This blooms 2-3 times a year. The species has an enormous range, from southern Florida through Mexico and Central America and south to Brazil and Peru. Elevation range is from around 100 m to 2000 m. I have seen it in Ecuador around 1200 m, and along the Rio Negro in Brazil at near sea level.

Maxillaria elatior

Native to southern Mexico and much of Central America. It blooms severa times a year, producing flowers sequentially. Since the flowers have heavy substance and are long-lasting, it can be in bloom 6 weeks or more each time it blooms.



Pseudolaelia freyi

Found in Espirito Santo state in Brazil, at elevations from 1100 to 1400 m. It grows on Vellozia bushes - and is happily climbing up this hapu'u plaque.

Masdevallia colossus

Flower is about 3 inches, with very heavy substance. Nice flower-to-plant ratio. Native to Peru and Ecuador.

Pleurothallis dilemma

Produces multiple flowers sequentially from a leaf. The leaves remind me a bit of green beans. Native to Ecuador.

Maxillaria ubatubana

Super-floriferous! Native to southeastern Brazil (named for the city of Ubatuba).


Trisetella hoeijeri

Like little birds. Flowers are relatively large for the genus. Two of the flowers opened together, and the third (bottom right) opened as the other two were fading. The third one has a distinctly darker dorsal sepal. It's possible that there are actually two plants in this little (1.5 inch) clump. These need to be cool and damp.


Restrepia condorensis

This plant is almost never NOT in bloom, but this was a particularly nice flush bloom.

Brachypeza semiteretifolia (Pteroceras semiteretifolium)

Native to Vietnam, elevation 1000-1500 m. A relatively new species, described in 1992.


Cymbidium dayanum

In the greenhouse...

Bulbophyllum lasiochilum

from South-central China, Myanmar, and Thailand at elevation 1200-1500 m. i have been growing it in the greenhouse, where it is doing very well. But, given its elevation range, I strongly suspect that it will do fine outside. As soon as the nights warm up a bit so that it can acclimate, it's moving outside.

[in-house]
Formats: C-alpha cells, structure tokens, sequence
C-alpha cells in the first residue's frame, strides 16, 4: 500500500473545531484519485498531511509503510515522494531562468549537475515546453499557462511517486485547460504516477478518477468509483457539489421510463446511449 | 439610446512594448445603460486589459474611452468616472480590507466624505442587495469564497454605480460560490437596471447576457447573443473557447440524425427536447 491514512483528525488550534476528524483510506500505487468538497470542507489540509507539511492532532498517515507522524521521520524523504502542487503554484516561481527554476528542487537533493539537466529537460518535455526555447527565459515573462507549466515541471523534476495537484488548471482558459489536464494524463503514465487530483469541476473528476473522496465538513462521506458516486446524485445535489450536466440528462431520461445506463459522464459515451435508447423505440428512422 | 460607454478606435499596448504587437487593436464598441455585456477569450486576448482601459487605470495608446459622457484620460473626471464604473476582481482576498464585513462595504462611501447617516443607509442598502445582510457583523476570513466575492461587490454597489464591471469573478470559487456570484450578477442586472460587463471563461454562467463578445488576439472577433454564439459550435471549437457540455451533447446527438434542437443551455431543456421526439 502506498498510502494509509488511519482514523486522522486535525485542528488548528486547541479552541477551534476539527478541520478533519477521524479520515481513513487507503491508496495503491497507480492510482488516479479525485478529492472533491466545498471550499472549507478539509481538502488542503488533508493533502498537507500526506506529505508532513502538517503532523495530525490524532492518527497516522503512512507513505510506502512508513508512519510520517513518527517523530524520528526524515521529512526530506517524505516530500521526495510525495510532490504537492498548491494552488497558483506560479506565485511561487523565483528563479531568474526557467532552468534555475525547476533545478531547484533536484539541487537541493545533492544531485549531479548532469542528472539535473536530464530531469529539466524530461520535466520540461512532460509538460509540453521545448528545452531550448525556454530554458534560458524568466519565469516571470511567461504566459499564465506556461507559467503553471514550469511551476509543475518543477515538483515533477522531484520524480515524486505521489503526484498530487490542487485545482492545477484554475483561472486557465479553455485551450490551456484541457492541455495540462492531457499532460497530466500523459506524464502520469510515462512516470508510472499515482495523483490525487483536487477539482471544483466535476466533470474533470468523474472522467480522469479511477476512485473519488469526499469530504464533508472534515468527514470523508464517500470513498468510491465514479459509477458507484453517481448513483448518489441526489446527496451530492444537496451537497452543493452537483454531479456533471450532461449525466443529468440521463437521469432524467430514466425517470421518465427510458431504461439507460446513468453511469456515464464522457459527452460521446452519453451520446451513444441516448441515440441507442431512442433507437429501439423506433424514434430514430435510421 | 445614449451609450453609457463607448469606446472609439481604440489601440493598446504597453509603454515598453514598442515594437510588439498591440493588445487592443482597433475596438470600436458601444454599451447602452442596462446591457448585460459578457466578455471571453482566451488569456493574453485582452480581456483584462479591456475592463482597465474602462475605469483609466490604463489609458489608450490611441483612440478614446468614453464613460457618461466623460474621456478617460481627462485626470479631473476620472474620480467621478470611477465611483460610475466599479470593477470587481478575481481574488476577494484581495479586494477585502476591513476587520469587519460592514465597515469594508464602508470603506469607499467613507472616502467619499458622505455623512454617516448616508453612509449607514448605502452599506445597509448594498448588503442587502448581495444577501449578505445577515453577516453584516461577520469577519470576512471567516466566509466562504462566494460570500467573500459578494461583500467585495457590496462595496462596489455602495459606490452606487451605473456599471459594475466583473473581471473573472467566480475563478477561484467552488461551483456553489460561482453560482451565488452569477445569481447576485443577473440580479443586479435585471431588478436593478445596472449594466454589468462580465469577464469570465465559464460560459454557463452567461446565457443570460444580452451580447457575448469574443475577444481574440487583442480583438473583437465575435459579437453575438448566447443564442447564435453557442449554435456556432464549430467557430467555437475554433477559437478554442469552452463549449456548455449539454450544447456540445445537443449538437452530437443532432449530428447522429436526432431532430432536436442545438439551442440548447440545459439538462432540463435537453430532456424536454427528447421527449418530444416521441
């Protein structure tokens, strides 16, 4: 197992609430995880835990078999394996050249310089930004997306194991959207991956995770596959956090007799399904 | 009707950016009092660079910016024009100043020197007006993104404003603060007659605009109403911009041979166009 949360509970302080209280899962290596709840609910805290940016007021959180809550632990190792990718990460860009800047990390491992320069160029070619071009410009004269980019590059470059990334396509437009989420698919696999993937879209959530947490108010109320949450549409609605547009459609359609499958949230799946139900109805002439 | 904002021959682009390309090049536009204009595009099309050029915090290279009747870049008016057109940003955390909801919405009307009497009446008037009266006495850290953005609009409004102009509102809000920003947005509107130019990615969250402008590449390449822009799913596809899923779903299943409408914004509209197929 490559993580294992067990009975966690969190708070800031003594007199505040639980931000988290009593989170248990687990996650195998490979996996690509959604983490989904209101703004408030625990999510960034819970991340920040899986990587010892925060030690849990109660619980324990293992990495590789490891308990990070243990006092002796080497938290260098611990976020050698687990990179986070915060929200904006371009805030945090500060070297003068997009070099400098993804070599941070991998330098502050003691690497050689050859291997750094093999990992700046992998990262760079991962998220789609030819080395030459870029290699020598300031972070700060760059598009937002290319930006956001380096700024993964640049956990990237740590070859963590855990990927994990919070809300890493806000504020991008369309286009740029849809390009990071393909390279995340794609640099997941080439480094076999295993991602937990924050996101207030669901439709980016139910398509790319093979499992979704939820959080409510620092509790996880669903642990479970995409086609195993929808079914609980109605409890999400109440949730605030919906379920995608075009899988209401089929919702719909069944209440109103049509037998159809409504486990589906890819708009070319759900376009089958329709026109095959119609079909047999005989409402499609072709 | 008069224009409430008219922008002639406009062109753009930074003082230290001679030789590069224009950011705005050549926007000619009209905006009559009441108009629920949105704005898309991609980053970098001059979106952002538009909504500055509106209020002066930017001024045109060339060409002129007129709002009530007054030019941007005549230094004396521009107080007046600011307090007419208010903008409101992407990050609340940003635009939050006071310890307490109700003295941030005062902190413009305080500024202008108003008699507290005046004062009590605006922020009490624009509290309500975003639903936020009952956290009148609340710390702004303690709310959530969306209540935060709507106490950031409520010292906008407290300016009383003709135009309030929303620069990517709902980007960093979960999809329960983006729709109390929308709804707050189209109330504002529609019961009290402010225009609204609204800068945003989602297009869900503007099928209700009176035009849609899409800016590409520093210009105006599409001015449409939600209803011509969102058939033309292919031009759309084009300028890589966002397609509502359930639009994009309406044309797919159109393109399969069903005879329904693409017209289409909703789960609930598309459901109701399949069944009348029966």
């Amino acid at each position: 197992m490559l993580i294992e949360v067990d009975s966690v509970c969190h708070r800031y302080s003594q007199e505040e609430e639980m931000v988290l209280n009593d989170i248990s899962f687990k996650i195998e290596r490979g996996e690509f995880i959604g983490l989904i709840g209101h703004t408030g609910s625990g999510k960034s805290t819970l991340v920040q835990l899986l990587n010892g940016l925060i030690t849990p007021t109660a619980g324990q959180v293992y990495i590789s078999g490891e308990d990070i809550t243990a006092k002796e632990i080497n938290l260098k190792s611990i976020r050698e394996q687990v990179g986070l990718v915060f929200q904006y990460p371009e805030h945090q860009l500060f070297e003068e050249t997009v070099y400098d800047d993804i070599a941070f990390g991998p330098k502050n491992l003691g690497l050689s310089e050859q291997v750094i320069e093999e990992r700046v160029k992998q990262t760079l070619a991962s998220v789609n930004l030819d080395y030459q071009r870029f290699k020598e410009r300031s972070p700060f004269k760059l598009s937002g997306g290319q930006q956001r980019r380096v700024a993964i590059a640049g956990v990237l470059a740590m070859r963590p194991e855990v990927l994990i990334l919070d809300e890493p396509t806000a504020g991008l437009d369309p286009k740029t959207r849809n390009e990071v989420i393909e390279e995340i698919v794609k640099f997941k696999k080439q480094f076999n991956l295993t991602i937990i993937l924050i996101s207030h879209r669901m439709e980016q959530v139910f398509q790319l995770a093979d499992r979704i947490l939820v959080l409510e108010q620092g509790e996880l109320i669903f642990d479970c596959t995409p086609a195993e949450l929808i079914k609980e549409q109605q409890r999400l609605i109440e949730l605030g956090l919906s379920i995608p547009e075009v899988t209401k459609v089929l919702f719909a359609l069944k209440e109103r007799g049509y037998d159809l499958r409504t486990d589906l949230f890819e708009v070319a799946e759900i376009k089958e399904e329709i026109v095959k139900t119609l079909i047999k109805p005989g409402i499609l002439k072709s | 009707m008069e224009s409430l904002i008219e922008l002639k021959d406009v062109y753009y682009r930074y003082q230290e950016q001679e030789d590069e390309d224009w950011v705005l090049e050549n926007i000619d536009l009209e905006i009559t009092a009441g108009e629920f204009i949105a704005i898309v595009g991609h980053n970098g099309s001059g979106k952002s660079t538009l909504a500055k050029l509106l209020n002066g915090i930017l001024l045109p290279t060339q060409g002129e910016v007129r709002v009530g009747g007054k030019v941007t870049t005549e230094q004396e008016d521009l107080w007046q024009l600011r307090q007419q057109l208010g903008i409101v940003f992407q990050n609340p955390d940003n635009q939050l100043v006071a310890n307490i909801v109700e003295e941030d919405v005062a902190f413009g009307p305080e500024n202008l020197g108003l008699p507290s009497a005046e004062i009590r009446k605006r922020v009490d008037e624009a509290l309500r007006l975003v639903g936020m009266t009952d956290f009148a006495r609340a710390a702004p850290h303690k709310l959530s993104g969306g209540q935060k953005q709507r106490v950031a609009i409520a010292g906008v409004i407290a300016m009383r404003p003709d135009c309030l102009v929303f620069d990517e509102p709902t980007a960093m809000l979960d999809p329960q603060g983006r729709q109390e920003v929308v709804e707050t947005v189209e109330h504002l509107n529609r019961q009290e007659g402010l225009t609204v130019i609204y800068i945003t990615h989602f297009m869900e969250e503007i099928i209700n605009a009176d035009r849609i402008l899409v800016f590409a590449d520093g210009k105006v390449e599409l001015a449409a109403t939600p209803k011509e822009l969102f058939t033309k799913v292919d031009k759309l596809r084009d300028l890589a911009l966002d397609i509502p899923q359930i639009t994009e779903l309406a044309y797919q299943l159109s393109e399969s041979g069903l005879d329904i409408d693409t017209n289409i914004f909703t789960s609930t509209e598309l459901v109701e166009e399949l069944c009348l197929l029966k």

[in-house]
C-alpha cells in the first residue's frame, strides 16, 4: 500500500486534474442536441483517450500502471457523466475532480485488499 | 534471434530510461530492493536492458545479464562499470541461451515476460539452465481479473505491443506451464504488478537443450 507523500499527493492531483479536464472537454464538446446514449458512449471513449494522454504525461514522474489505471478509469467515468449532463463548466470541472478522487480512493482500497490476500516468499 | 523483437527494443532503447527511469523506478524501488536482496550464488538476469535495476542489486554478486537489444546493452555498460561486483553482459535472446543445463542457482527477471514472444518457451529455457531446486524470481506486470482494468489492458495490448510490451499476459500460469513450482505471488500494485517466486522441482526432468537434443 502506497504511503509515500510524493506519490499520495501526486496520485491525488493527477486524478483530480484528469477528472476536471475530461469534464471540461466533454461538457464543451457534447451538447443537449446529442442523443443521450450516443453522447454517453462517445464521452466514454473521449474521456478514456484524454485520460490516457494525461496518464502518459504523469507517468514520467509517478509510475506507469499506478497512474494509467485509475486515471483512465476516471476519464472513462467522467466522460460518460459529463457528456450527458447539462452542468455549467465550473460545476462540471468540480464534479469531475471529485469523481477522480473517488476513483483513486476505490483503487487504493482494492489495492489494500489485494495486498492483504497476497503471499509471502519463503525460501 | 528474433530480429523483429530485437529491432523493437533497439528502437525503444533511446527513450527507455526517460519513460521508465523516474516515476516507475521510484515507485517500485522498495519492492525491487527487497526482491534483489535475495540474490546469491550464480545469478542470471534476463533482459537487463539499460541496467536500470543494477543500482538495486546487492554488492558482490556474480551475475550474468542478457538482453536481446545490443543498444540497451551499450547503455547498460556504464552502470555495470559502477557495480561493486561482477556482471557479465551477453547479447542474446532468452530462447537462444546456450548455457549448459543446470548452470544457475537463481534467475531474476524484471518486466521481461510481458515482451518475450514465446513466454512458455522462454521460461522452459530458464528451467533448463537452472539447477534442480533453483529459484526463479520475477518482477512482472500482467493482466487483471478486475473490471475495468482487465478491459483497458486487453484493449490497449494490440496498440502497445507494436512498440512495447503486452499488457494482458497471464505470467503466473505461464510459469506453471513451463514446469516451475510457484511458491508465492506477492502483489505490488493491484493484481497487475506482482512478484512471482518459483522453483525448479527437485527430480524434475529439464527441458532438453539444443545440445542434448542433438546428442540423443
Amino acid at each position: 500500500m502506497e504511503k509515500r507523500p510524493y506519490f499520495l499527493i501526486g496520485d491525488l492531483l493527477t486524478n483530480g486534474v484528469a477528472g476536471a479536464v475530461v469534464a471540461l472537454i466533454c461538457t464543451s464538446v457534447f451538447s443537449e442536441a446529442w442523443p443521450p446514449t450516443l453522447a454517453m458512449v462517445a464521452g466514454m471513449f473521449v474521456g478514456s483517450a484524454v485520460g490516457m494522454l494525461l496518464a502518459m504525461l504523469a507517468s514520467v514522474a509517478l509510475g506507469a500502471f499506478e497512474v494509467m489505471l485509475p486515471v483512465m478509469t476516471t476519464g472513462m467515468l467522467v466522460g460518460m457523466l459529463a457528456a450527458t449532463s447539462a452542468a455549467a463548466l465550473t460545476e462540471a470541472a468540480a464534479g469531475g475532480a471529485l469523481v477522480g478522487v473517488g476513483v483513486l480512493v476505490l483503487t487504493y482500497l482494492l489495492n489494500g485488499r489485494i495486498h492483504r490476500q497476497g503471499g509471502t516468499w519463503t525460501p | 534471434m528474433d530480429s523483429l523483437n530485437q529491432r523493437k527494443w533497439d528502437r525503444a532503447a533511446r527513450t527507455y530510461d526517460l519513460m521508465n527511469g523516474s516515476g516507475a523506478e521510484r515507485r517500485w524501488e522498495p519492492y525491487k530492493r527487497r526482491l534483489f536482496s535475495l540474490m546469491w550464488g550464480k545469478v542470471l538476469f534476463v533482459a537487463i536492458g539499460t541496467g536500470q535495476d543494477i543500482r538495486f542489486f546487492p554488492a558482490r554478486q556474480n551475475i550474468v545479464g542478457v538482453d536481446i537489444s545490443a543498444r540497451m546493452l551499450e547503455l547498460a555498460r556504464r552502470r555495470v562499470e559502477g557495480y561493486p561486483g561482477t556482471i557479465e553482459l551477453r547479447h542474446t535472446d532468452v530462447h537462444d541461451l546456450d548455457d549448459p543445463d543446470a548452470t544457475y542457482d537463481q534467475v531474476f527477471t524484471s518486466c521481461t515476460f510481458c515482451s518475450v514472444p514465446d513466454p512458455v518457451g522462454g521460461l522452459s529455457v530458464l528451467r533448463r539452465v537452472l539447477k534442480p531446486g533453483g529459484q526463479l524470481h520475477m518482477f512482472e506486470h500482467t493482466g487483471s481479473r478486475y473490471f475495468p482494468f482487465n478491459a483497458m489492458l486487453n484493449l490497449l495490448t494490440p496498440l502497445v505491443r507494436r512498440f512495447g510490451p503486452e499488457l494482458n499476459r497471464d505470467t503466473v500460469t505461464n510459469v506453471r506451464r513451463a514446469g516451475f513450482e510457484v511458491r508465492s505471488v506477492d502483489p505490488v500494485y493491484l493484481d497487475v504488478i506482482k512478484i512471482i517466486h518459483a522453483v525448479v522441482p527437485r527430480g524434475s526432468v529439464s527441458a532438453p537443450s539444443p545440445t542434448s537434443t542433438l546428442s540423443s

Liparis parviflora

Native to a wide range of Pacific islands and adjoining mainland, including Philippines, Borneo, Malaya, and Thailand, at a range of elevations from sea level to 2000 m. I have been growing in the greenhouse where it does very well, but the elevation range indicates that it could grow outside. The mass of tiny flowers produces inflorescences that look like lace.

Laelia aurea

Native to northwest Mexico, endemic to the Pacific-facing foothills. It grows at lower elevations, 100-300 m. It is closely related to L. rubescens, but comes from a much warmer area.

Zelenkoa onusta (Oncidium onustum)

Blooms several times a year. It is native to Ecuador and Peru, usually at lower elevations though it has been found up to 1200 m. It comes from a seasonally dry area, but mine gets watered throughout the year. Being mounted on a bare cork slab (no moss) it dries rapidly after watering, and that seems to be sufficient.

Zootrophion alvaroi

Native to Colombia and Ecuador. The flowers remind me of little balloons, or maybe lanterns. This is as open as they get, so the polinator must be VERY little. This is the biggest cluster of flowers that I have had from this plant, usually it is 1, 2 or 3 flowers on an inflorescence.

Maxillaria richii

A rather unusual color combination - the sepals are a soft dusty rose that contrasts with the intense yellow lip. Native to Ecuador, elevation 100-1000 m. It blooms 2 or 3 time a year and as the plant gets bigger, the blooms are becoming more profuse.